All clasping their big baskets tight,
So heavy with the berries bright,

'Las me! that I should grieve, what I did That only bloom on moorland height,

seek, Where soft winds o'er the heather sweep,

So fair to find !. And sunbeams lie asleep.

Some day I may rejoice but we are

weak, The din of traffic, costers' cries,

And very blind. Made discord drear ; before my eyes

Speaker.

A. W.

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From The Fortnightly Review. prize of the contest. It had been said NORWAY AND SWEDEN.

that Norway once before had been

“conquered " when Karl Johan inTHE CASE FOR NORWEGIAN LIBER- vaded Holstein and dictated the Treaty ALISM.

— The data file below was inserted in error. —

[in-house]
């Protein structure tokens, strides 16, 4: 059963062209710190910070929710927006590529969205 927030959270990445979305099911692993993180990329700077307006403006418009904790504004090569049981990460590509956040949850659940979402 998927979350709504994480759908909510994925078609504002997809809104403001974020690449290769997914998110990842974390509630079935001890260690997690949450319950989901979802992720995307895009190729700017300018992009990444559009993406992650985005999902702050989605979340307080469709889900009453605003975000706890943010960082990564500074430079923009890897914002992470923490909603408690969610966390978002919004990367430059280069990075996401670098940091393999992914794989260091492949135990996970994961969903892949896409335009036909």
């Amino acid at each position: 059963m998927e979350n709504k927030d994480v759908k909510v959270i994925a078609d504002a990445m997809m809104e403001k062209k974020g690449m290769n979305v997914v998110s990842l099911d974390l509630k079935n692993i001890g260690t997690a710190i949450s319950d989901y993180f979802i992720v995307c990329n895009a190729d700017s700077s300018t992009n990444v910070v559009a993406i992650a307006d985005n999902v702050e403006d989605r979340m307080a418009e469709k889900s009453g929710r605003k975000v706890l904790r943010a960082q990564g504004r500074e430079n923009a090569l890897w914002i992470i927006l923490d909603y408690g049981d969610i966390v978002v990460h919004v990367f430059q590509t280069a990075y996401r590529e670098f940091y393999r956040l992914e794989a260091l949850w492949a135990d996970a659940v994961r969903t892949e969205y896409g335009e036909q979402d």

of Kiel. But it was allowed to be With the knowledge which we now rather a stretch of language to call a possess regarding the military and po-country conquered which had not yet litical conditions at the time when the seen a single foreign soldier on its soil, union between Norway and Sweden and of which not one rod of land had was accomplished, we cannot wonder yet been occupied. But now, Norway that Karl Johan acted as he did. It was for the second time conquered cannot surprise us that he offered and according to all the rules of the peace and recouciliation after a cam- game — in the country itself. Sweden paign of fourteen days, in which he had now the double rights of treaty had apparently made good progress, or and of conquest; what should prevent that he concluded the convention of it from taking possession of its own ? Moss (14th August, 1814), acknowledg- Yet, in spite of all this, Sweden did not ing the constitution which the Norwe- gain the much coveted extension of gian people had given themselves, the frontier to the west as a compenand further, that an extraordinary Stor- sation for the loss of Finland. Northing was convened iu accordance with way not only did not become a Swedish the provisions of this constitution, province, it did not even become a defounded on the sovereignty of the peo- pendency - Sweden had obtained no ple. With this extraordinary Storthing rights over it. Karl Johan was to negotiate the terms No wonder that this was felt as of the Union. But it acted as a fully a bitter disappointment, a most disasovereigu National Convention ; in- greeable surprise. It took good stead of acknowledging the union of long while before the conditions on Norway with Sweden as an already ex- which the union between Norway and isting judicial fact, it entirely ignored Sweden had been accomplished became the treaty of Kiel aud everything con- widely known among the general pubnected therewith, but it elected the lic in Sweden. But it became plain by king of Sweden as king of Norway, degrees that Sweden had obtained no after having by its own sovereign other extension of its power than what power made those changes in the cou- follows from a defensive alliance, the stitution which it deemed necessary. stability of which is guaranteed by a The union of the two countries thereby common dynasty ; the joy with which absolutely got the character of a volun- the union bad at first been received tary agreement between equal parties gave place to a deep and widespread with equal rights. It is not surprising dissatisfaction. This dissatisfaction that Karl Johan gave way in all essen- was particularly directed against Karl tials to a Storthing acting in this man- Johan, who was suspected of having, ner. He had very good, and perhaps from dynastic or purely personal movery forcible reasons for doing so, as tives, conceded to Norway, at the ex